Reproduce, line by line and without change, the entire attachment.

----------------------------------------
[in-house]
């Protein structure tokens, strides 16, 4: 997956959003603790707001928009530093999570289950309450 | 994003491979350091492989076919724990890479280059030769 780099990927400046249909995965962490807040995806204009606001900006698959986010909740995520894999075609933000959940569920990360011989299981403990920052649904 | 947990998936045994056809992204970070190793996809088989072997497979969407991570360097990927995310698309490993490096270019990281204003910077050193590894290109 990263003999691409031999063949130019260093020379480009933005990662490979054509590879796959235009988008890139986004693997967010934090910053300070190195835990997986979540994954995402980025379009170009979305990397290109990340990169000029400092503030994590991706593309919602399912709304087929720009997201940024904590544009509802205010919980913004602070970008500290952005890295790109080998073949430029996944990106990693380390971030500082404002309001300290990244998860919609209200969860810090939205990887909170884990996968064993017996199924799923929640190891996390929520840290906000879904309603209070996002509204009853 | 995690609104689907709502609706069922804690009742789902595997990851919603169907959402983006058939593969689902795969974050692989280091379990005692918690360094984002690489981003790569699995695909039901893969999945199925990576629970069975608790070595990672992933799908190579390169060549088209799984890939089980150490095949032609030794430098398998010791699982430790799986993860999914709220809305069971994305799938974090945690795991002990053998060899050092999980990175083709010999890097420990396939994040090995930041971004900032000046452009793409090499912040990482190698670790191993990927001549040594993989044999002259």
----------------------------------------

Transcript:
[in-house]
């Protein structure tokens, strides 16, 4: 997956959003603790707001928009530093999570289950309450 | 994003491979350091492989076919724990890479280059030769 780099990927400046249909995965962490807040995806204009606001900006698959986010909740995520894999075609933000959940569920990360011989299981403990920052649904 | 947990998936045994056809992204970070190793996809088989072997497979969407991570360097990927995310698309490993490096270019990281204003910077050193590894290109 990263003999691409031999063949130019260093020379480009933005990662490979054509590879796959235009988008890139986004693997967010934090910053300070190195835990997986979540994954995402980025379009170009979305990397290109990340990169000029400092503030994590991706593309919602399912709304087929720009997201940024904590544009509802205010919980913004602070970008500290952005890295790109080998073949430029996944990106990693380390971030500082404002309001300290990244998860919609209200969860810090939205990887909170884990996968064993017996199924799923929640190891996390929520840290906000879904309603209070996002509204009853 | 995690609104689907709502609706069922804690009742789902595997990851919603169907959402983006058939593969689902795969974050692989280091379990005692918690360094984002690489981003790569699995695909039901893969999945199925990576629970069975608790070595990672992933799908190579390169060549088209799984890939089980150490095949032609030794430098398998010791699982430790799986993860999914709220809305069971994305799938974090945690795991002990053998060899050092999980990175083709010999890097420990396939994040090995930041971004900032000046452009793409090499912040990482190698670790191993990927001549040594993989044999002259």